When it rains, it pours. Amazingly, the list of possible casualties from positions on forward freight agreements includes not only ship owners, traders, and charterers, but also hedge funds.
From the Financial Times:
Fears are growing in the shipping industry over the potentially big losses that could emerge this week on derivatives triggered by the October collapse in rates to charter dry bulk ships.
Since short-term dry bulk charter rates fell 71.9 per cent in October, traders and shipowners have worried that traders might be caught out by the speed and severity of the fall.
Traders in forward freight agreements – derivatives based on short-term charter rates – could owe significant sums if they were betting on a rise in charter rates for ships carrying coal, iron ore and other commodities.
The sector’s Baltic Dry Index of charter rates started the month at 3,025 points and closed on Friday at 851. The 80 per cent of trades made through clearing houses were being settled on Monday, while traders who bought cash-settled products through private transactions, known as over-the-counter trades, have until Friday to settle.
The many shipowners participating in FFA markets could also face losses if their market positions went beyond simply covering the market exposure of their actual ships…
Duncan Dunn, senior director in the futures division of London’s Simpson, Spence & Young shipbrokers, said the market’s rapid fall would have left anyone betting on upward movements needing to make substantial payments….
Market participants’ concerns have been heightened by the possibility of knock-on effects from failures of investors affected by FFA market losses.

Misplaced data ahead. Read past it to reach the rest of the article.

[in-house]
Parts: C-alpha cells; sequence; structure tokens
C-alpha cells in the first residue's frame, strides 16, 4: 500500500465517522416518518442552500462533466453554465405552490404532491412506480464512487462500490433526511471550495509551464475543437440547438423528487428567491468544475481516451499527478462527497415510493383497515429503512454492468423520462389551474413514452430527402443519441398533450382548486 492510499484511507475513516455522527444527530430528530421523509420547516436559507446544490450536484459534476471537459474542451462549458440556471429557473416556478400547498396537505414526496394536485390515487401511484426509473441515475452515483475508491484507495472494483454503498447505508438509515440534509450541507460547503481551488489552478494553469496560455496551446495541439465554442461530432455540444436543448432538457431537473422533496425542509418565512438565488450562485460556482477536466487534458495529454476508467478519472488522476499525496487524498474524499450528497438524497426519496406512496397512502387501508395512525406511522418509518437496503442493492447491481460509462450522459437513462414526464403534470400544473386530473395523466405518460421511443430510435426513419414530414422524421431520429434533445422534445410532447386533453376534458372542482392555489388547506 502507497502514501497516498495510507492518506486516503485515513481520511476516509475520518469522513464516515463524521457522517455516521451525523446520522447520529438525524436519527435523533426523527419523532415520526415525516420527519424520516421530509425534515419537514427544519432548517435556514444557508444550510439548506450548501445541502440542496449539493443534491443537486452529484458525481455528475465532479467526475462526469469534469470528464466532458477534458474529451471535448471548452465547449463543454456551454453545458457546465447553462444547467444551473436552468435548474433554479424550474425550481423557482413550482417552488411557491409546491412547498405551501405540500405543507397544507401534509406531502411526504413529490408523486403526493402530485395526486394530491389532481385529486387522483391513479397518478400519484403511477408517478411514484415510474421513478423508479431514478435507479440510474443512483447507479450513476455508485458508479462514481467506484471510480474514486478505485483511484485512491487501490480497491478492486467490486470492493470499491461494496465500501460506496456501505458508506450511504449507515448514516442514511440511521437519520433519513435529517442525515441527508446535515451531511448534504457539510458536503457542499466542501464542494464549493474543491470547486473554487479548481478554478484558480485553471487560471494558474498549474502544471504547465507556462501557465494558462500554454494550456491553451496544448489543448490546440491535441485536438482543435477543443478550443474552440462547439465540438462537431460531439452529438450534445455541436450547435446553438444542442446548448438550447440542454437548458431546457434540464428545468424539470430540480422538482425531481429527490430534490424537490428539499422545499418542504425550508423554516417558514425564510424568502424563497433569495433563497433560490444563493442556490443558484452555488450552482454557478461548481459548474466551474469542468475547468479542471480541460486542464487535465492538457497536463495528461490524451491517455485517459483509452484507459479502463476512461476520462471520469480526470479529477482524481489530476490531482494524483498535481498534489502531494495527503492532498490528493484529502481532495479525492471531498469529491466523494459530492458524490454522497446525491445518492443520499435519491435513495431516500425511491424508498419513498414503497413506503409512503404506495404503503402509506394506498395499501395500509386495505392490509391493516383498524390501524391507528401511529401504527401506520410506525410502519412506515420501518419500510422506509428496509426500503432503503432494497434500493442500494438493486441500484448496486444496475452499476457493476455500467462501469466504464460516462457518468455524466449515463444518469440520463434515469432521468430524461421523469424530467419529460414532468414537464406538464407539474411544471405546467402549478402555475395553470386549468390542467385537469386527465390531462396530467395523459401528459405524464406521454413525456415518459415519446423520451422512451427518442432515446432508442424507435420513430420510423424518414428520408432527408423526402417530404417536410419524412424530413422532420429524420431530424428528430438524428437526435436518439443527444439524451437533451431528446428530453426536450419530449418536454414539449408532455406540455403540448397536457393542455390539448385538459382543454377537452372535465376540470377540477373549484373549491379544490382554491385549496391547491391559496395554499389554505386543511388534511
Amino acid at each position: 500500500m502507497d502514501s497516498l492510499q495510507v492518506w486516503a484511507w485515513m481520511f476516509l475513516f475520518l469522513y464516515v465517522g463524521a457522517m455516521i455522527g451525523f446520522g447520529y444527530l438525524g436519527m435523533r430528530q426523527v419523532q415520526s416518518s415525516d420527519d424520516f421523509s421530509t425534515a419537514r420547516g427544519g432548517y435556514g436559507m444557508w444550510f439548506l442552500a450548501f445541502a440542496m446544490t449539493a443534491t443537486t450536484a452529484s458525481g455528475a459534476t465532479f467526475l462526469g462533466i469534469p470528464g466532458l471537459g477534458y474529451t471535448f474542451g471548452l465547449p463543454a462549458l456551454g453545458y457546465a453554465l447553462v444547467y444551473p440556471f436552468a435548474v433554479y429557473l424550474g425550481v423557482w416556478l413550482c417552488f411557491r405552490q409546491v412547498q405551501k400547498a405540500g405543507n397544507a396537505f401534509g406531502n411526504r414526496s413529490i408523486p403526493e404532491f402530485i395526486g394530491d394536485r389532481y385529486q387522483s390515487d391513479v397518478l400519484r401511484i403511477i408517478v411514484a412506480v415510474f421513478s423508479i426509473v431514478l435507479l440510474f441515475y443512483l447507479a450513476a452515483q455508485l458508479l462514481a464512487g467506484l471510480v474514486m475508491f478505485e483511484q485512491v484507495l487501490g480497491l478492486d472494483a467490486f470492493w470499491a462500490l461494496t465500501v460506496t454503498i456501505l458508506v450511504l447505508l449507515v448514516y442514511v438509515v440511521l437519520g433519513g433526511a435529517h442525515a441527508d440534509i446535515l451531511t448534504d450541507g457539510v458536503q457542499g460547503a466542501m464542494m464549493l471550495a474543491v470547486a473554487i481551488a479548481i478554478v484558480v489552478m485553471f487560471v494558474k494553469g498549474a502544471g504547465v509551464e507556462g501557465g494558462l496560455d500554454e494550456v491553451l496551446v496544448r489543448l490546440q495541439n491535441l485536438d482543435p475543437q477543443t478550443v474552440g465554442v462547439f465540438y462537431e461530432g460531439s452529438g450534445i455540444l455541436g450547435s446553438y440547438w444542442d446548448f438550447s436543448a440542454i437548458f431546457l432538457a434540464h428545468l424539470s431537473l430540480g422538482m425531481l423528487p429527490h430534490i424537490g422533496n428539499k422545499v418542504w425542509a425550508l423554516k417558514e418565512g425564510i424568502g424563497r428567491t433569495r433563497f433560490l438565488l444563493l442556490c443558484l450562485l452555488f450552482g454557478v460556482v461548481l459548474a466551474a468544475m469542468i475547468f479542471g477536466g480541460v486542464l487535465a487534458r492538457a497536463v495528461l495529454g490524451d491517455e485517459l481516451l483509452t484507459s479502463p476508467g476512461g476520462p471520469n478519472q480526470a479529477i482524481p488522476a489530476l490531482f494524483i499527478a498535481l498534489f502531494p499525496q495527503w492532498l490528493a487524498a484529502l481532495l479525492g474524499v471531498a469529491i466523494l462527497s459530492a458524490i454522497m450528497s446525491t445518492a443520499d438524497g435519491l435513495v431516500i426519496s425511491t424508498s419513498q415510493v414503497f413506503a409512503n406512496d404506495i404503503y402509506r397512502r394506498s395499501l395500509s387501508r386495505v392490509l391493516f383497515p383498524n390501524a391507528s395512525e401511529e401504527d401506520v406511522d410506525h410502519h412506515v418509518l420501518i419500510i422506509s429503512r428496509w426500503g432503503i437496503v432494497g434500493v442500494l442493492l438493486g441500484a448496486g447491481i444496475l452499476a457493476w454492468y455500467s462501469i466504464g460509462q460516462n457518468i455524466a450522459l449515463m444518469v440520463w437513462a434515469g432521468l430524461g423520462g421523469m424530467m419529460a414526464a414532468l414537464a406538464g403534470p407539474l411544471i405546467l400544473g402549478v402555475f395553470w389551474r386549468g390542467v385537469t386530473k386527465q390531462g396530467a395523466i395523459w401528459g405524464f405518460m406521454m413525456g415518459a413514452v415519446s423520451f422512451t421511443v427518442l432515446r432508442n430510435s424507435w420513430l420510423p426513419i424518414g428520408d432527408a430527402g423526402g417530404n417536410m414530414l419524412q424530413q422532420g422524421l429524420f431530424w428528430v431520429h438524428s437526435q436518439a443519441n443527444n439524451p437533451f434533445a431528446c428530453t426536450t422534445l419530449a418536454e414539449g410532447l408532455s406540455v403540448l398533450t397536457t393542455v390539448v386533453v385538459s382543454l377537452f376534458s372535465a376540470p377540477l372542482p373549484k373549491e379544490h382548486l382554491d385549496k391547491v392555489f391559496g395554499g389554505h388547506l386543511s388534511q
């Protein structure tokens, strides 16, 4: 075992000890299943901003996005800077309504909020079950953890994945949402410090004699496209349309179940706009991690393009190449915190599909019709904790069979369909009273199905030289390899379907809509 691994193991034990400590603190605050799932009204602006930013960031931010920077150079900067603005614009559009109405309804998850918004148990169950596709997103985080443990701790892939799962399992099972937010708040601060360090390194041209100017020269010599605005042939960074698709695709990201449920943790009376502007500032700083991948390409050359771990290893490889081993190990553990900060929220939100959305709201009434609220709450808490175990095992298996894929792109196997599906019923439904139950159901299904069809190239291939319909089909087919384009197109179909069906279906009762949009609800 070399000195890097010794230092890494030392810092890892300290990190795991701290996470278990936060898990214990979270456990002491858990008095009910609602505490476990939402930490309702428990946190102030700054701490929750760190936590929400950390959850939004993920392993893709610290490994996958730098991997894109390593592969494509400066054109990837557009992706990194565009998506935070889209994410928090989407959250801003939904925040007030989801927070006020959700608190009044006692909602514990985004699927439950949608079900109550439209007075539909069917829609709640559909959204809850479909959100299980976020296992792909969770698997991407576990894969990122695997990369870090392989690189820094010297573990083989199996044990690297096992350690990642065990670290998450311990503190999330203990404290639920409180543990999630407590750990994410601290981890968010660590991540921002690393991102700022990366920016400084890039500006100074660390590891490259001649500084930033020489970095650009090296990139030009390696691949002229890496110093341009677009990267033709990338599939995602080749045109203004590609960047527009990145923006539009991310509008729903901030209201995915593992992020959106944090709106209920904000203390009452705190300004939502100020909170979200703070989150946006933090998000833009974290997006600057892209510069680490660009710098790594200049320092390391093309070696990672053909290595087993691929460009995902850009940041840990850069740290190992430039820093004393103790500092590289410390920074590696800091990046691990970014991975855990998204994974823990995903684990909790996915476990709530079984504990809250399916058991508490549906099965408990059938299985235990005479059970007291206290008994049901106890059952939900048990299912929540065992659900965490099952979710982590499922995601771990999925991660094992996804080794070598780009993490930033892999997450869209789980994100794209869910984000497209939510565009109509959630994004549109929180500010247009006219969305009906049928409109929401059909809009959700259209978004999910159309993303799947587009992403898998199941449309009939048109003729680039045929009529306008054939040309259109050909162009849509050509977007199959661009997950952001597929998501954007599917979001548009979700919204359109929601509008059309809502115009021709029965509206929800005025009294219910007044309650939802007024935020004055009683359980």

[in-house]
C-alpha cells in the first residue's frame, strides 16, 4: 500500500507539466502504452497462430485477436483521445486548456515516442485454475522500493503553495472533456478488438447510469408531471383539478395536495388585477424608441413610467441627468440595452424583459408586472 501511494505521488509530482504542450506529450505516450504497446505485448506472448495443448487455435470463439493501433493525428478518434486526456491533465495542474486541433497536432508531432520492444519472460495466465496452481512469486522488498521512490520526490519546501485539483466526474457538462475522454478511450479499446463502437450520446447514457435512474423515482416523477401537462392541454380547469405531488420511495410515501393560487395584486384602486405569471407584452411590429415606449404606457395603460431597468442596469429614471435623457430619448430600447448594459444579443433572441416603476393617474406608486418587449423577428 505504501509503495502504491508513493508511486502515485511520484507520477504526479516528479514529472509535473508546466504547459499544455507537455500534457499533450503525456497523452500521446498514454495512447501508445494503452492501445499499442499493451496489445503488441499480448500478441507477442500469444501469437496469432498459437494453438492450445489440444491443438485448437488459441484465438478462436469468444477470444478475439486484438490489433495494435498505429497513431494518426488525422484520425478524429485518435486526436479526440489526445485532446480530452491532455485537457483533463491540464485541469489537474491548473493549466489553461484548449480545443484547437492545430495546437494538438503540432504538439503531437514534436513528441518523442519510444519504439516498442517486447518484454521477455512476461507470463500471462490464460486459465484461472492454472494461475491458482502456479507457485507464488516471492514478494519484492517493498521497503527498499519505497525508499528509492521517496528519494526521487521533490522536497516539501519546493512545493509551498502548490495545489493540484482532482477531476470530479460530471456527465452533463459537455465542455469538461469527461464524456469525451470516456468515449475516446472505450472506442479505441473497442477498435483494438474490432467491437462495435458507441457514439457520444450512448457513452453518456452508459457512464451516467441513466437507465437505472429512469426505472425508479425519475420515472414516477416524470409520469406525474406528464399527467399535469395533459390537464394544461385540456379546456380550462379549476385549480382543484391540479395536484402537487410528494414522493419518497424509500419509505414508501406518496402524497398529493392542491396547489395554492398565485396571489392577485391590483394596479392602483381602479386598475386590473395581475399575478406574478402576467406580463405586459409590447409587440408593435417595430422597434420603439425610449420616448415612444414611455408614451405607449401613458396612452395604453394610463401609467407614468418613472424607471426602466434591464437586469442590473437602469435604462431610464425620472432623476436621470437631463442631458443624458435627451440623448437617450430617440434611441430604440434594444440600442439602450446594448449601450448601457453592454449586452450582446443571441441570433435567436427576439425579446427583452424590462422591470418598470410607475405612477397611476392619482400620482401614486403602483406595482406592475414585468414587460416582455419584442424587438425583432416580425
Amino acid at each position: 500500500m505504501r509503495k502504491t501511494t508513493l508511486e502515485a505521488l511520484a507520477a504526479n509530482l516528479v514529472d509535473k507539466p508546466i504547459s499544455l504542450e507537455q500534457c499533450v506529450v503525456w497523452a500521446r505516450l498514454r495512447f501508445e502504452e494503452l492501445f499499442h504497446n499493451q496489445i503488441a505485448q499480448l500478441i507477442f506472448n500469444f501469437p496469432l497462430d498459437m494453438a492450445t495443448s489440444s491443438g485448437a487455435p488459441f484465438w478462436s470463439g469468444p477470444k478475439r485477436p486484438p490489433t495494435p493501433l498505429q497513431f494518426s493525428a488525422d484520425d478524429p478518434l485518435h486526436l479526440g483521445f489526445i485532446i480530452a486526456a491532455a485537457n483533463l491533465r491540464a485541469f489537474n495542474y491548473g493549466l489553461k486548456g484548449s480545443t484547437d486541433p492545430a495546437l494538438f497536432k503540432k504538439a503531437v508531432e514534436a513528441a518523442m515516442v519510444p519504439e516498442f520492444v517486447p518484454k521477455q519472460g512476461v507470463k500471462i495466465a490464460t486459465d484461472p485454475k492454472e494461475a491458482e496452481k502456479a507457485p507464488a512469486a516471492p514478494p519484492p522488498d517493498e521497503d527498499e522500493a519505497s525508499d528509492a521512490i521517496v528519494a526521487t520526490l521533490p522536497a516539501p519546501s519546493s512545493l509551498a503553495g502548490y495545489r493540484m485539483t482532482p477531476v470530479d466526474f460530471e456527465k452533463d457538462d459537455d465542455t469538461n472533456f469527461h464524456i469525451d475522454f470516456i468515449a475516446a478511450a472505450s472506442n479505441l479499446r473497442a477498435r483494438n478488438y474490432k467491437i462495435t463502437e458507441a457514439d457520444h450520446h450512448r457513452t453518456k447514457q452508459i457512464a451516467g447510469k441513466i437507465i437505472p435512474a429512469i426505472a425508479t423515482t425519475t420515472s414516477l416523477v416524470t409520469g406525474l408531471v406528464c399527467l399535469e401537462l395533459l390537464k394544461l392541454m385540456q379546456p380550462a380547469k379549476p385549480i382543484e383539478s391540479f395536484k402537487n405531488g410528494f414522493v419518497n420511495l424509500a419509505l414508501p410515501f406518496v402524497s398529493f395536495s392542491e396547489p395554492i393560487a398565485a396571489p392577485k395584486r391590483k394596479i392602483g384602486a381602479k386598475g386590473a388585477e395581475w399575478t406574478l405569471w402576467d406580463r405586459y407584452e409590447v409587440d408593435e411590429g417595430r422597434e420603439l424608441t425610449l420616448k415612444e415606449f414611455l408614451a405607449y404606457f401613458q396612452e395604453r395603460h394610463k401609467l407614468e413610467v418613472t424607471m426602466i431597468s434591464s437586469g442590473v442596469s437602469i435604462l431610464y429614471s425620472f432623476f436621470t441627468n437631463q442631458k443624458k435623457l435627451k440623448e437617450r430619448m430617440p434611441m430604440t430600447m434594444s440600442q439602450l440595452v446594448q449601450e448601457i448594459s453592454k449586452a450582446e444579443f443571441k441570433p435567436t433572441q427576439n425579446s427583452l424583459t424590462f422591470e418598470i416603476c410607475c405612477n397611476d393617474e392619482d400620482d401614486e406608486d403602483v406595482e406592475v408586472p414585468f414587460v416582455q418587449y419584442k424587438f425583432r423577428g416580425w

If investors facing FFA market losses hand back ships they had chartered early to owners, the ships’ owners will earn considerably less than they expected. They could face problems servicing debt related to the ships.
Michael Bodouroglou, chief executive of Paragon Shipping, a Nasdaq-listed dry bulk shipowner, said that, even if a company had not participated in FFA trading itself, counterparties such as ship charterers might have done so. He said: “Company failures may cause a domino effect,” .
The market uncertainty stems partly from the complex chains of transactions in the market and the lack of clarity about different companies’ FFA trading.
It is widely expected that hedge funds could be particularly badly hit.
However, Philippe van den Abeele, managing director of Castalia Fund Management, a hedge fund specialising in FFA trading, said he expected hedge funds to experience bigger problems over speculative charters of actual ships.